2010 Pilot Study 3

Secondary Analyses of Resilience, Positive Emotions, and Pain in the General Population

Principal Investigator: A Ong (Human Development)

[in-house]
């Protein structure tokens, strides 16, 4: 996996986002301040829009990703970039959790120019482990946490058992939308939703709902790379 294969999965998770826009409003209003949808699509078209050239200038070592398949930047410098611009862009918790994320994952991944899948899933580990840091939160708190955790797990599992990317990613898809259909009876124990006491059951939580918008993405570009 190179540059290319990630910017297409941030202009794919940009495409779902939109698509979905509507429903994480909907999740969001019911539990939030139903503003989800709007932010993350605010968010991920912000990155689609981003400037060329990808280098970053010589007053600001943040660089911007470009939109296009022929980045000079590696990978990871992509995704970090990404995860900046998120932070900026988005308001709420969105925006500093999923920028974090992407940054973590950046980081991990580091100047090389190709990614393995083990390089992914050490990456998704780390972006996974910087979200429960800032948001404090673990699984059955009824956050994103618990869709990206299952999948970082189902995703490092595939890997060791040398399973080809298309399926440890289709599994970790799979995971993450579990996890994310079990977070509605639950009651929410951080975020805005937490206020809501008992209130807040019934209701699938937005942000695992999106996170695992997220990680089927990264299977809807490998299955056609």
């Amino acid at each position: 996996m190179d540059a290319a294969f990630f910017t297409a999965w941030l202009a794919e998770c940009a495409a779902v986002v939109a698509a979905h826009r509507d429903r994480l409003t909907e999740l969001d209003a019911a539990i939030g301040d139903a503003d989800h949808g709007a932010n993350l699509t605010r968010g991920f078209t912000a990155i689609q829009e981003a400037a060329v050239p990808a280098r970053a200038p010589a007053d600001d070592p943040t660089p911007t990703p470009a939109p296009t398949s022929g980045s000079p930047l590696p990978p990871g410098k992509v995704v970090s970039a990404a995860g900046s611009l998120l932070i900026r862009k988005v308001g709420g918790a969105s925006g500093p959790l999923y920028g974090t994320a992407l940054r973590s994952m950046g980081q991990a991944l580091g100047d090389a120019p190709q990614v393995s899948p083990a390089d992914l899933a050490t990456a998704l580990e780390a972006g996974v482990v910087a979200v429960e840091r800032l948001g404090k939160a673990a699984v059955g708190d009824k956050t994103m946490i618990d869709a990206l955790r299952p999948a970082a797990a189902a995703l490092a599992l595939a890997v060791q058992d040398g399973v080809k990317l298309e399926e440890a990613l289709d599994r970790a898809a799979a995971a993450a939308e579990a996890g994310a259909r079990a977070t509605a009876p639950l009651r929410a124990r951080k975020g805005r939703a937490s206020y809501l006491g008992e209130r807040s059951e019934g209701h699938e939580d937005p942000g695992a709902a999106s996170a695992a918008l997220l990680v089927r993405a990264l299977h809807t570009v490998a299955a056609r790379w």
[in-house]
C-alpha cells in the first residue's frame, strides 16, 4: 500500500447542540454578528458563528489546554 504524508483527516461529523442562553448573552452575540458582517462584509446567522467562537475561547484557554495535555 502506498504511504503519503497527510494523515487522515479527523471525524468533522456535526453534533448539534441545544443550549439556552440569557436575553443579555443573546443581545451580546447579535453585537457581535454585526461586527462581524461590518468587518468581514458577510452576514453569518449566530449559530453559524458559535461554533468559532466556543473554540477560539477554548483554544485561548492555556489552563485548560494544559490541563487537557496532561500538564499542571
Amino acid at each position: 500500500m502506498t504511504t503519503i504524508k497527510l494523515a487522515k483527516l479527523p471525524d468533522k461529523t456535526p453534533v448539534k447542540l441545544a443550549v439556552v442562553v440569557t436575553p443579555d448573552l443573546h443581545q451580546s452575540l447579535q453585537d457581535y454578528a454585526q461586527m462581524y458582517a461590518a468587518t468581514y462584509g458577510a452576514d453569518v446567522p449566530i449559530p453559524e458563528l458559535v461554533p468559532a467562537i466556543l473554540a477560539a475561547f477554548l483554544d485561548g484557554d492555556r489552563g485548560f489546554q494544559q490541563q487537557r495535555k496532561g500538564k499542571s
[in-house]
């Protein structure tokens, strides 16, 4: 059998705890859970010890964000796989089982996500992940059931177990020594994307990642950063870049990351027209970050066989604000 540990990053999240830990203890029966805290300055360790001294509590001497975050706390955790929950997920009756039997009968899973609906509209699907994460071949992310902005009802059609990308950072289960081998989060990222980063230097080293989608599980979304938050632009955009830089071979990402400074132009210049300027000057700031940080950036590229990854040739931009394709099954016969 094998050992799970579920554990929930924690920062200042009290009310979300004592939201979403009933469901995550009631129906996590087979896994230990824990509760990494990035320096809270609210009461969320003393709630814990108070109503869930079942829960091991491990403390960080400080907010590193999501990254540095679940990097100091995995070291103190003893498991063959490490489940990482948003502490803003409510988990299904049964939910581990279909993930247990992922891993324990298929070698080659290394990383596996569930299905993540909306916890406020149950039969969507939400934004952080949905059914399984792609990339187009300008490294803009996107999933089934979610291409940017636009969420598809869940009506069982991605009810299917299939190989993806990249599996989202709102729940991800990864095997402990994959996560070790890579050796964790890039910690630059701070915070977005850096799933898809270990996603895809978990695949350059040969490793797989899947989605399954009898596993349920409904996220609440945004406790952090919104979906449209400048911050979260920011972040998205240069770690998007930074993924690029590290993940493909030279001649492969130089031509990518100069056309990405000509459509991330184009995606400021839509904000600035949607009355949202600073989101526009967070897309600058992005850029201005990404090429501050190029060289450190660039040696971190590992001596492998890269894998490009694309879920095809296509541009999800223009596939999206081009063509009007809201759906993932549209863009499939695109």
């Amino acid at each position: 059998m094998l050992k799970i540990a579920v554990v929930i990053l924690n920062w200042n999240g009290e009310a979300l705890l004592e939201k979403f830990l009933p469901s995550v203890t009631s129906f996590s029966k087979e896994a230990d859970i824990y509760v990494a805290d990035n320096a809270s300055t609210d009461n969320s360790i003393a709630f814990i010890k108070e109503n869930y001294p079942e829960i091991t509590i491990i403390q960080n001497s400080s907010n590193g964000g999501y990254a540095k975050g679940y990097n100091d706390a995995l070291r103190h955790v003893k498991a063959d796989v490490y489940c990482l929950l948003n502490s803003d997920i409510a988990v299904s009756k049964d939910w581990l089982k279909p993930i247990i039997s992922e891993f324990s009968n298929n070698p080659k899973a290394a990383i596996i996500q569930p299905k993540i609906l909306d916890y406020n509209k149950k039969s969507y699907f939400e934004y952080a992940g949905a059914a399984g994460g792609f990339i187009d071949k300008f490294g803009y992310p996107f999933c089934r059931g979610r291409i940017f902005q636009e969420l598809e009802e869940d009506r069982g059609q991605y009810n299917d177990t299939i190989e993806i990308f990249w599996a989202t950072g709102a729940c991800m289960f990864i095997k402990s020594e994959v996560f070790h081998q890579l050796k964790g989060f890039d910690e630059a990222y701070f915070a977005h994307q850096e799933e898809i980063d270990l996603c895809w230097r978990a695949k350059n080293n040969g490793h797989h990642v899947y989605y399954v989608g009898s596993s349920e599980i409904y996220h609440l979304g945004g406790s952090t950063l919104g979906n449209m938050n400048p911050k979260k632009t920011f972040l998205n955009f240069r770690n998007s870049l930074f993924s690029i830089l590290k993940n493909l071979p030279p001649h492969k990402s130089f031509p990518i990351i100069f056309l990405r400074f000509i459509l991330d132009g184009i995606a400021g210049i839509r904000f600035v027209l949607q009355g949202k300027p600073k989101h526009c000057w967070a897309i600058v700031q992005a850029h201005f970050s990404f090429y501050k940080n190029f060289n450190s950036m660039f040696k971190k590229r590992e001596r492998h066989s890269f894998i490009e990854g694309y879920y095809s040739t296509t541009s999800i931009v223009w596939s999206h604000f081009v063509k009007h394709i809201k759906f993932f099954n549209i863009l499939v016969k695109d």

It is estimated that chronic pain afflicts between 50 and 80 million people in the United States alone, with an increased prevalence among the elderly. In addition to the emotional suffering that accompanies the pain experience, chronic pain presents enormous costs to society and remains a major health care problem for the elderly in the United States. The question of how older adults successfully adapt to chronic pain is, thus, a pressing concern for social scientists, educators, and policy-makers alike. Although research on chronic pain in older adults has increased in recent years, the field still suffers from three weaknesses that compromise our understanding of the process by which positive adaptation to pain develops in older populations: (1) a limited number of systematic, detailed analyses of older adults’ daily lives as they encounter the demands of adapting to pain experiences; (2) a relative dearth of research on biological mechanisms and vulnerability factors, and (3) little empirical attention to the role of resilience resources that may aid in daily adaptation to chronic pain. The current project addresses these weaknesses by utilizing a combination of innovative methodological (daily diary) and statistical approaches (multilevel growth curve analyses) to determine how the daily experiences of older adults with chronic pain, as well as their physiological reactions to those experiences, are associated with positive adaptation over time.